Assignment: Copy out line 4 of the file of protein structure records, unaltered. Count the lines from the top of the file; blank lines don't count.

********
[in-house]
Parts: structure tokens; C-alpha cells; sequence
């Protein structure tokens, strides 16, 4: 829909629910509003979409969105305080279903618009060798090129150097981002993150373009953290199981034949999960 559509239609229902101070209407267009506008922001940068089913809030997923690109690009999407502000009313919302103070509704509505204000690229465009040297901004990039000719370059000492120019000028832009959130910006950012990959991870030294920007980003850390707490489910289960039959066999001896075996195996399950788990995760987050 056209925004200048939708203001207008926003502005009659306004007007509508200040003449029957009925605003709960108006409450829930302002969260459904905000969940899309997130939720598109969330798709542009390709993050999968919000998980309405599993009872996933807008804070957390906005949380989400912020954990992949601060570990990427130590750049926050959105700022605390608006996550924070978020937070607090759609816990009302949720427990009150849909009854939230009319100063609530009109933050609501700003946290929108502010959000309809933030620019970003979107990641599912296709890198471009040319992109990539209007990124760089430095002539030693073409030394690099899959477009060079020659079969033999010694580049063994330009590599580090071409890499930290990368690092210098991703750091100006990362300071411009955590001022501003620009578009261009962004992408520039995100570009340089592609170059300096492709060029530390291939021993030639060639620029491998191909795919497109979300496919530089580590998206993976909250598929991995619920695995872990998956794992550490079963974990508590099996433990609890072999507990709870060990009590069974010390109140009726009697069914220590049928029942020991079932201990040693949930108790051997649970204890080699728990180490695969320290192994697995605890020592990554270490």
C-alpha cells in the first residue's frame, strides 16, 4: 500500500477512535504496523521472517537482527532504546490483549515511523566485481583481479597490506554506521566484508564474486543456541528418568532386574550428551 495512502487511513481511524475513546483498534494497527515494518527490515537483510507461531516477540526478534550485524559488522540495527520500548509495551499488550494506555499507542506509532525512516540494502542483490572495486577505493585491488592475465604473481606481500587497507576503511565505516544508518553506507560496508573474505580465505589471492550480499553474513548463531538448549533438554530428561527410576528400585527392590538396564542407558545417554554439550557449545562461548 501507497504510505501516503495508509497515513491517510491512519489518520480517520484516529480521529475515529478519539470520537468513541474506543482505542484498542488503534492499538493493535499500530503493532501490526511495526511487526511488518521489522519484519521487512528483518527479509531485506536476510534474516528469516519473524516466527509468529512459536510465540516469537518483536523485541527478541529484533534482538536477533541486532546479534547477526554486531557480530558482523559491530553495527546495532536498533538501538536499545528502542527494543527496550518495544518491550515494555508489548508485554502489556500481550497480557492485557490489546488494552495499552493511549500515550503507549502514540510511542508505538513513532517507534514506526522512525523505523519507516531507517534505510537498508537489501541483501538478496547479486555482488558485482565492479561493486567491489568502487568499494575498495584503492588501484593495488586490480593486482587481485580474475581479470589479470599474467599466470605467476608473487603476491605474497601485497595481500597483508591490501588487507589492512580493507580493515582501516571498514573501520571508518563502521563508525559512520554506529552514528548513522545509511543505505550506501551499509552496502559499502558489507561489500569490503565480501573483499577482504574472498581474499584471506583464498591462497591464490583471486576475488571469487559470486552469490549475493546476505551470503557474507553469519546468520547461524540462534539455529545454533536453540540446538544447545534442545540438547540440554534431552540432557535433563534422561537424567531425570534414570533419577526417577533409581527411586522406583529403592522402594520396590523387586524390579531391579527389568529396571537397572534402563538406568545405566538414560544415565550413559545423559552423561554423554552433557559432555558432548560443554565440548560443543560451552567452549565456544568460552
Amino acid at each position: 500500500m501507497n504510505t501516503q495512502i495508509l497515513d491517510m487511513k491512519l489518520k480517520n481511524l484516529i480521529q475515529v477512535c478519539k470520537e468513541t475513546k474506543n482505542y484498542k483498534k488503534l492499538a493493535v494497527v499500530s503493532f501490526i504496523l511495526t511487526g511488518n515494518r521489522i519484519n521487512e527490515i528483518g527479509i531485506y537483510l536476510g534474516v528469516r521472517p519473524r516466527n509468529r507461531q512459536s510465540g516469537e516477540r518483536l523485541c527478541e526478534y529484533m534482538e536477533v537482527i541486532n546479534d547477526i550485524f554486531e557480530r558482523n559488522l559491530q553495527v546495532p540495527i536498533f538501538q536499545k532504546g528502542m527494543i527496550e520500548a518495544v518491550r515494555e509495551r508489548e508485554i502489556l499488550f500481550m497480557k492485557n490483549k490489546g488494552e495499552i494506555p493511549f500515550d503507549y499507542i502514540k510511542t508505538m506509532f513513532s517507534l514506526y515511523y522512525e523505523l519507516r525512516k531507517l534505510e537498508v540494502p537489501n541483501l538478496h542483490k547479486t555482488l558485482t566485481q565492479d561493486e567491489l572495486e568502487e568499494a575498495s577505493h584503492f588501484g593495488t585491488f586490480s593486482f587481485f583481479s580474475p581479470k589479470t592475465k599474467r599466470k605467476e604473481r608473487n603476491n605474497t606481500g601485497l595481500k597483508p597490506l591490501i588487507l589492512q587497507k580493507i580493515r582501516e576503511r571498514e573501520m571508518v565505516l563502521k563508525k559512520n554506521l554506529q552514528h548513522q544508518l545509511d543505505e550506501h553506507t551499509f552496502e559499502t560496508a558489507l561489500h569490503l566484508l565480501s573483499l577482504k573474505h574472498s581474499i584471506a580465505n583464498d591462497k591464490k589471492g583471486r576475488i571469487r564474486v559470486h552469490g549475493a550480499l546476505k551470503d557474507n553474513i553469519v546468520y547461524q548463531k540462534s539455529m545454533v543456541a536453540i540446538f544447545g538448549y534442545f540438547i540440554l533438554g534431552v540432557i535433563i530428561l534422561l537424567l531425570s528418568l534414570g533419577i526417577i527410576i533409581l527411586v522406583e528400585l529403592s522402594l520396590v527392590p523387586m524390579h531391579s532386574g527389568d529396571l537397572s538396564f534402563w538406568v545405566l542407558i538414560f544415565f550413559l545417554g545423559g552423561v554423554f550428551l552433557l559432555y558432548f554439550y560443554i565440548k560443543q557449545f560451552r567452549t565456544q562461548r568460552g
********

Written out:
C-alpha cells in the first residue's frame, strides 16, 4: 500500500477512535504496523521472517537482527532504546490483549515511523566485481583481479597490506554506521566484508564474486543456541528418568532386574550428551 495512502487511513481511524475513546483498534494497527515494518527490515537483510507461531516477540526478534550485524559488522540495527520500548509495551499488550494506555499507542506509532525512516540494502542483490572495486577505493585491488592475465604473481606481500587497507576503511565505516544508518553506507560496508573474505580465505589471492550480499553474513548463531538448549533438554530428561527410576528400585527392590538396564542407558545417554554439550557449545562461548 501507497504510505501516503495508509497515513491517510491512519489518520480517520484516529480521529475515529478519539470520537468513541474506543482505542484498542488503534492499538493493535499500530503493532501490526511495526511487526511488518521489522519484519521487512528483518527479509531485506536476510534474516528469516519473524516466527509468529512459536510465540516469537518483536523485541527478541529484533534482538536477533541486532546479534547477526554486531557480530558482523559491530553495527546495532536498533538501538536499545528502542527494543527496550518495544518491550515494555508489548508485554502489556500481550497480557492485557490489546488494552495499552493511549500515550503507549502514540510511542508505538513513532517507534514506526522512525523505523519507516531507517534505510537498508537489501541483501538478496547479486555482488558485482565492479561493486567491489568502487568499494575498495584503492588501484593495488586490480593486482587481485580474475581479470589479470599474467599466470605467476608473487603476491605474497601485497595481500597483508591490501588487507589492512580493507580493515582501516571498514573501520571508518563502521563508525559512520554506529552514528548513522545509511543505505550506501551499509552496502559499502558489507561489500569490503565480501573483499577482504574472498581474499584471506583464498591462497591464490583471486576475488571469487559470486552469490549475493546476505551470503557474507553469519546468520547461524540462534539455529545454533536453540540446538544447545534442545540438547540440554534431552540432557535433563534422561537424567531425570534414570533419577526417577533409581527411586522406583529403592522402594520396590523387586524390579531391579527389568529396571537397572534402563538406568545405566538414560544415565550413559545423559552423561554423554552433557559432555558432548560443554565440548560443543560451552567452549565456544568460552